If the play-in didn't exist, people would be crowing about the imbalance in the conferences and moaning and whining that Adam Silver should abolish the conferences and move to a 1-16 playoff model – and believe me, the complaints shouldn't be ignored if we don't get a full helping of Spring Steph and Spring LeBron when the weather turns.

That being said, it's a little weird to watch us trip over ourselves by saying Kevin Durant tipped the scales in this great singles rivalry (he did) without acknowledging that the Lakers are using one of the all-time greats in Anthony Davis to close out these matchups (he is).

Suffice it to say, if Davis was underrated, he shouldn't be underrated anymore. It's hard to overlook a candidate for Defensive Player of the Year, especially when he's scoring 25 points with 12 rebounds every night, but that's life when it comes to these two supernovas.

After Davis took a hit to the eye that would have made Clubber Lang growl and sent him to the locker room never to return, the Warriors had as much vertical space as they could have wanted thanks to lobs from Draymond Green to Jonathan Kuminga.

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The Lakers are not a great defensive unit, mainly because James picks his spots and makes great defensive plays at times, but they are still not nearly as strong as they were when they were younger. When Davis is out, however, they are really out of shape.

It's a highway to the basket and, more importantly, Davis can't punish the Warriors for being the smallest team in the league. Veteran Kevon Looney has a tough time because of Trayce Jackson-Davis' youth and jumping ability, but physically he's no match for Davis — and Green can only defend the Lakers' big man for so many minutes before you start to wonder how it will affect the other important parts of his game.

But that's the fine line both teams walk, both due to circumstances and self-inflicted mistakes. Things naturally evolve over the course of an 82-game marathon, but Kuminga should have been released much sooner — apparently it took Green's suspension for Steve Kerr to let him play more often, and it relieved the pressure on an overwhelmed Curry.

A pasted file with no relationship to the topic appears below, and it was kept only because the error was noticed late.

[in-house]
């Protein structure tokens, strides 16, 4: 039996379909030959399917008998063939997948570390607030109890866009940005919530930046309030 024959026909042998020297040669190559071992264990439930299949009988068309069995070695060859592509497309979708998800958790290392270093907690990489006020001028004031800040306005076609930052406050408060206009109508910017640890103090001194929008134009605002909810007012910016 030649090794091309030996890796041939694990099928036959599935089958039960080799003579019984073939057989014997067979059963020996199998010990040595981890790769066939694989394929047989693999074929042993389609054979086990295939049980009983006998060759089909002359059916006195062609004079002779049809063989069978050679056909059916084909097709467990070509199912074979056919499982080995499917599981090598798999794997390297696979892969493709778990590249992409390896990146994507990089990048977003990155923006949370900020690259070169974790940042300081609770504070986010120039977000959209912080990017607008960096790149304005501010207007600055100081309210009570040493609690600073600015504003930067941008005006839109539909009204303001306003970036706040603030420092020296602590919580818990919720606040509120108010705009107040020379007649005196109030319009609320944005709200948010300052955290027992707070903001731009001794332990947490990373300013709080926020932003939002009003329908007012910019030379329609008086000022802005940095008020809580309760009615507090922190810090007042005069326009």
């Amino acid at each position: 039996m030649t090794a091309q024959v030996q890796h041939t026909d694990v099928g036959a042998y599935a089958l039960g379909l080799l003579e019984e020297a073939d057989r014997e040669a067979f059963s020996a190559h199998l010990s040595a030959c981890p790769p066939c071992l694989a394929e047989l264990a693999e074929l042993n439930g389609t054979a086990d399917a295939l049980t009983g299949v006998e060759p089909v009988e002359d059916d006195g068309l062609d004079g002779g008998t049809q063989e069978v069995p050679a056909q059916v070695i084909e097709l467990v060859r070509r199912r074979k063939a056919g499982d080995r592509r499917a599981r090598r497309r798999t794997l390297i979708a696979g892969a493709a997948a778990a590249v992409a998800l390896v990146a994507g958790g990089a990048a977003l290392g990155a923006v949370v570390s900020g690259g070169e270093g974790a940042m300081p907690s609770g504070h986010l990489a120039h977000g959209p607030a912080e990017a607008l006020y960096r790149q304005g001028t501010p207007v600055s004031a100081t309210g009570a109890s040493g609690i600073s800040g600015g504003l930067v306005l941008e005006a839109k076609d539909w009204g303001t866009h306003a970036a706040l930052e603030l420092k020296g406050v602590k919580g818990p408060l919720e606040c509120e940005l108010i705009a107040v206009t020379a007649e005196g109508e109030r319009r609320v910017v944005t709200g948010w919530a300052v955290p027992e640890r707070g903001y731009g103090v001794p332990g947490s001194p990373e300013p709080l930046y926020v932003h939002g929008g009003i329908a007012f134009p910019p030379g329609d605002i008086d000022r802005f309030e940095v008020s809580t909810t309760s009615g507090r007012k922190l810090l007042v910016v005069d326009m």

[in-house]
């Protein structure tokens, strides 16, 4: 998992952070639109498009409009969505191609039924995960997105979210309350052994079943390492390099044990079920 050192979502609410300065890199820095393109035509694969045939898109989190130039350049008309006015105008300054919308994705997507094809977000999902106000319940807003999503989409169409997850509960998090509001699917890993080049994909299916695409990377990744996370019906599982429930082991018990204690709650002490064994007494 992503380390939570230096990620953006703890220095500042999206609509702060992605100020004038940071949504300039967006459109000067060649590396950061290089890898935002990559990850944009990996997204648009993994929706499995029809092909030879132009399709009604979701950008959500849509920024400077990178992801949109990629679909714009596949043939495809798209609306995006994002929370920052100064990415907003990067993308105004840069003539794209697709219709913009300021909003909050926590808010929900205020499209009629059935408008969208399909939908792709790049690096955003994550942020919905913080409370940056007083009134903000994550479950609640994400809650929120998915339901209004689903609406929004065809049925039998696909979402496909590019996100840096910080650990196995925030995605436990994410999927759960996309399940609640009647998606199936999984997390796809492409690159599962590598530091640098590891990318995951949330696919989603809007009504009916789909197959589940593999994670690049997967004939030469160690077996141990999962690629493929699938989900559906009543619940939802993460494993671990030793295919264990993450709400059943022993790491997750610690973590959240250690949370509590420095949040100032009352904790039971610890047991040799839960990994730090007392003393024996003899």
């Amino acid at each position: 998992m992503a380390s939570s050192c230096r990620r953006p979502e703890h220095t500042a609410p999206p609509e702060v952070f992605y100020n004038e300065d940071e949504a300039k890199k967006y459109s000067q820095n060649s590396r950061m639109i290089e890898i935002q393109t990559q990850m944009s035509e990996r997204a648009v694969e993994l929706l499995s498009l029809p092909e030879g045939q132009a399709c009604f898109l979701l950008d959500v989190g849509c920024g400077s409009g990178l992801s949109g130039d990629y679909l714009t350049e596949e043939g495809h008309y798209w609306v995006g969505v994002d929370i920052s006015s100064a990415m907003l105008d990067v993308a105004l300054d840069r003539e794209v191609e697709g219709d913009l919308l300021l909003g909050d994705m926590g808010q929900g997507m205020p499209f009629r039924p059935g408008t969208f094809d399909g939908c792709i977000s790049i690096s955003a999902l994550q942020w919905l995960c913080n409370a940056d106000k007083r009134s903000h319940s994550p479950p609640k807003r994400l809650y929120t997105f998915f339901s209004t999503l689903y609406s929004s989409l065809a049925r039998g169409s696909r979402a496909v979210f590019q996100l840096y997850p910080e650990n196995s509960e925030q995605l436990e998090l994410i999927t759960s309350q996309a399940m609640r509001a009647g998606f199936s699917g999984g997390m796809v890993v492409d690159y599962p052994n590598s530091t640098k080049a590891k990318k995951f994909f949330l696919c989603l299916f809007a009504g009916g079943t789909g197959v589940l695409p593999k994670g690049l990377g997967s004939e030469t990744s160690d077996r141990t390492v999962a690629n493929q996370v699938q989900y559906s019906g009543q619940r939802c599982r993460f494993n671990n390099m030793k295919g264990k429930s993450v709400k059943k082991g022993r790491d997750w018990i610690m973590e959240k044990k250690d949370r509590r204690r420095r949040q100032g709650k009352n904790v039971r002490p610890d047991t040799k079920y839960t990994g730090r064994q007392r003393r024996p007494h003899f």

Green's suspension for betting the “million dollar dream” on Rudy Gobert and then attacking Jusuf Nurkić is a big reason he has only played 41 games so far – and the Warriors are 24-17 and would have a winning record of 48 under normal circumstances.

But things are never normal, never straight in the Bay, and it's too easy to extrapolate where the Warriors would be without two notable failures by their emotional leader. They would certainly be better off than sitting in ninth place with a chance to overtake James in a playoff game.

And then there are the Lakers. James and Davis have been healthy and in pretty darn good shape this year, and Lakers optimists expected them to carry the momentum from last year's playoffs into this year.

But something wasn't quite right, and although D'Angelo Russell has reached All-Star level since the turn of the year 2024 (21.1 points, 6.3 assists, 45% three-point percentage), he revealed a discrepancy between himself and coach Darvin Ham, who always seems to be out of the hot seat for three games in a row.

So now both franchises are staring at each other — they probably had plenty of time to do so during these arduous delays — wondering how they got here. They think the other side is too good to just hang on to the end of the playoffs. And they know they'll have to win an emotional battle against the other just for the right to have one more, and then maybe one more, before they can breathe again.

Yes, and then they might hit Denver, where reality catches up with them.